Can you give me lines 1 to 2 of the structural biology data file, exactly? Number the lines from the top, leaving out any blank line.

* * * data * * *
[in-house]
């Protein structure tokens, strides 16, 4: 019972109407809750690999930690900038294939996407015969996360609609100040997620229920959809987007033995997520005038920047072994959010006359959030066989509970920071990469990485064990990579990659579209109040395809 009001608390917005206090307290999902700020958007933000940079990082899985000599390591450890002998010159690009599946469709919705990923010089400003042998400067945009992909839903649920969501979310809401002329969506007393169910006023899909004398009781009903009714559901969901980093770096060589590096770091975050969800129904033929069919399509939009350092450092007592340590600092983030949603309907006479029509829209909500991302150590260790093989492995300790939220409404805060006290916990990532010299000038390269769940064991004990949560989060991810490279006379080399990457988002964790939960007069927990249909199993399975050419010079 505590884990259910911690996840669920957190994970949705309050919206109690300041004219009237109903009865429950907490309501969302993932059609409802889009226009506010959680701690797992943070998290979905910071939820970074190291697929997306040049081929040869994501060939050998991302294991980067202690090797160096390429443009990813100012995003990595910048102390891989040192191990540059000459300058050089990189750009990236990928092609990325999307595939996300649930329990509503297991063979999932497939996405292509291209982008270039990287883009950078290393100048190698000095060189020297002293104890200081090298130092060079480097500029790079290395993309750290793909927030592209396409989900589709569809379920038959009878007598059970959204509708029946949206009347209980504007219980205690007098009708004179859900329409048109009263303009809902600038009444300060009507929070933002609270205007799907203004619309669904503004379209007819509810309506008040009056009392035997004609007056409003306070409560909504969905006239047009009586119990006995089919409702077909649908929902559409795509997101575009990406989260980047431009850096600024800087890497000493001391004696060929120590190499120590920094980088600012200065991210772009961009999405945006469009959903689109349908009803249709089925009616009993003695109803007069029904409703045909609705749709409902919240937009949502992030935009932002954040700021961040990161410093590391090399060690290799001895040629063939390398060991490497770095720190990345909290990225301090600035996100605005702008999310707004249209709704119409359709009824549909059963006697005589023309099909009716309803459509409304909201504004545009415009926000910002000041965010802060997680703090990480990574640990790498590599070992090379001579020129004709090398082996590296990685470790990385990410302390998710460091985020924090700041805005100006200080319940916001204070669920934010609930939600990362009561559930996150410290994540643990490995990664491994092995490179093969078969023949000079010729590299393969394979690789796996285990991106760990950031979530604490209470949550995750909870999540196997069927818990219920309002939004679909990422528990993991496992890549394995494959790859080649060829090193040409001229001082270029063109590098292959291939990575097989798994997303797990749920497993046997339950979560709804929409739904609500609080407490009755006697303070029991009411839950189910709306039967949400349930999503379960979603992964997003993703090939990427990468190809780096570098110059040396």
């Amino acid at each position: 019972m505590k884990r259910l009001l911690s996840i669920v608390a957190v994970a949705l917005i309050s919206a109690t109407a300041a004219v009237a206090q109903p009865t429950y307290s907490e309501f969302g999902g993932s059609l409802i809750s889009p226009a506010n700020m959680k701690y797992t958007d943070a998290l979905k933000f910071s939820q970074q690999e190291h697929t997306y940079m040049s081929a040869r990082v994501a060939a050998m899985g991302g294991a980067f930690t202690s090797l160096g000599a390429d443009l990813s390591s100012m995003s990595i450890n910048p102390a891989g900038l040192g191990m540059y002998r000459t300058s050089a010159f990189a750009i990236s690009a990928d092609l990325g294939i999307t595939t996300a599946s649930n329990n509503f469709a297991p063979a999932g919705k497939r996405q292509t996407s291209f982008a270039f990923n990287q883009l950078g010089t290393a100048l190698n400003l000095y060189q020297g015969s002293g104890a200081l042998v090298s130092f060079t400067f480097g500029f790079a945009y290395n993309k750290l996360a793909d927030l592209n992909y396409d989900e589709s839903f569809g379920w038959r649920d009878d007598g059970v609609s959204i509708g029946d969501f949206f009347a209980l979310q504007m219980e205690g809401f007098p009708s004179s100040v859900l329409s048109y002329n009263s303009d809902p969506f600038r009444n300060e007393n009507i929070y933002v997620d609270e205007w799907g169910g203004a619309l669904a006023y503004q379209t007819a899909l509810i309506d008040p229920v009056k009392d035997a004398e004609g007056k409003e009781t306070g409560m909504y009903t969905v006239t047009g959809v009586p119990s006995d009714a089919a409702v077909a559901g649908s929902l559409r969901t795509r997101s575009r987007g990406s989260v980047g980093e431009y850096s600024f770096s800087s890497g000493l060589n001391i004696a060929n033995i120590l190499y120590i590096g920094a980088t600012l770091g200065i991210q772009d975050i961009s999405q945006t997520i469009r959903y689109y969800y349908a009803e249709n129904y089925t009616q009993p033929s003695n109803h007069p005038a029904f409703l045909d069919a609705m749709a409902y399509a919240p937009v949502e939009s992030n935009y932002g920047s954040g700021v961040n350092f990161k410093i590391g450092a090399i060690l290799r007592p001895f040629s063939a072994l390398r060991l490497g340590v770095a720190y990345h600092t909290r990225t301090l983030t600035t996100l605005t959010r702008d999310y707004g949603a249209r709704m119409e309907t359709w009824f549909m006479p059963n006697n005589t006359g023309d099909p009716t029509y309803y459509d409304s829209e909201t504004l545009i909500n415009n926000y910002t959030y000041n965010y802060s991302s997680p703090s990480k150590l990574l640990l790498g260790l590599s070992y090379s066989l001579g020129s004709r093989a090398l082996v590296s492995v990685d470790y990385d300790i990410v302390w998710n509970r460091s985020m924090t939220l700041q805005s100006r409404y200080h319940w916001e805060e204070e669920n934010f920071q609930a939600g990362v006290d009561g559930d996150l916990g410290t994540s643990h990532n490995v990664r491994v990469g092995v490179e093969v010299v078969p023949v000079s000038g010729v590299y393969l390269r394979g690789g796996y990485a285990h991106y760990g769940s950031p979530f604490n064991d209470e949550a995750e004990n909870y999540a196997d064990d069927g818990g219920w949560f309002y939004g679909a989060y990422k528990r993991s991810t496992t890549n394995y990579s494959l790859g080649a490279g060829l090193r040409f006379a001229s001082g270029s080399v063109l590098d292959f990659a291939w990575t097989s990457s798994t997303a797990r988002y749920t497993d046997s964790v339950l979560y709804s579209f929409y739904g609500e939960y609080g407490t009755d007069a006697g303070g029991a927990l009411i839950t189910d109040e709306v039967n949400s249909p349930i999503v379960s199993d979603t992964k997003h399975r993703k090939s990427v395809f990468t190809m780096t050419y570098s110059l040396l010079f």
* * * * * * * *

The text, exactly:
[in-house]
């Protein structure tokens, strides 16, 4: 019972109407809750690999930690900038294939996407015969996360609609100040997620229920959809987007033995997520005038920047072994959010006359959030066989509970920071990469990485064990990579990659579209109040395809 009001608390917005206090307290999902700020958007933000940079990082899985000599390591450890002998010159690009599946469709919705990923010089400003042998400067945009992909839903649920969501979310809401002329969506007393169910006023899909004398009781009903009714559901969901980093770096060589590096770091975050969800129904033929069919399509939009350092450092007592340590600092983030949603309907006479029509829209909500991302150590260790093989492995300790939220409404805060006290916990990532010299000038390269769940064991004990949560989060991810490279006379080399990457988002964790939960007069927990249909199993399975050419010079 505590884990259910911690996840669920957190994970949705309050919206109690300041004219009237109903009865429950907490309501969302993932059609409802889009226009506010959680701690797992943070998290979905910071939820970074190291697929997306040049081929040869994501060939050998991302294991980067202690090797160096390429443009990813100012995003990595910048102390891989040192191990540059000459300058050089990189750009990236990928092609990325999307595939996300649930329990509503297991063979999932497939996405292509291209982008270039990287883009950078290393100048190698000095060189020297002293104890200081090298130092060079480097500029790079290395993309750290793909927030592209396409989900589709569809379920038959009878007598059970959204509708029946949206009347209980504007219980205690007098009708004179859900329409048109009263303009809902600038009444300060009507929070933002609270205007799907203004619309669904503004379209007819509810309506008040009056009392035997004609007056409003306070409560909504969905006239047009009586119990006995089919409702077909649908929902559409795509997101575009990406989260980047431009850096600024800087890497000493001391004696060929120590190499120590920094980088600012200065991210772009961009999405945006469009959903689109349908009803249709089925009616009993003695109803007069029904409703045909609705749709409902919240937009949502992030935009932002954040700021961040990161410093590391090399060690290799001895040629063939390398060991490497770095720190990345909290990225301090600035996100605005702008999310707004249209709704119409359709009824549909059963006697005589023309099909009716309803459509409304909201504004545009415009926000910002000041965010802060997680703090990480990574640990790498590599070992090379001579020129004709090398082996590296990685470790990385990410302390998710460091985020924090700041805005100006200080319940916001204070669920934010609930939600990362009561559930996150410290994540643990490995990664491994092995490179093969078969023949000079010729590299393969394979690789796996285990991106760990950031979530604490209470949550995750909870999540196997069927818990219920309002939004679909990422528990993991496992890549394995494959790859080649060829090193040409001229001082270029063109590098292959291939990575097989798994997303797990749920497993046997339950979560709804929409739904609500609080407490009755006697303070029991009411839950189910709306039967949400349930999503379960979603992964997003993703090939990427990468190809780096570098110059040396």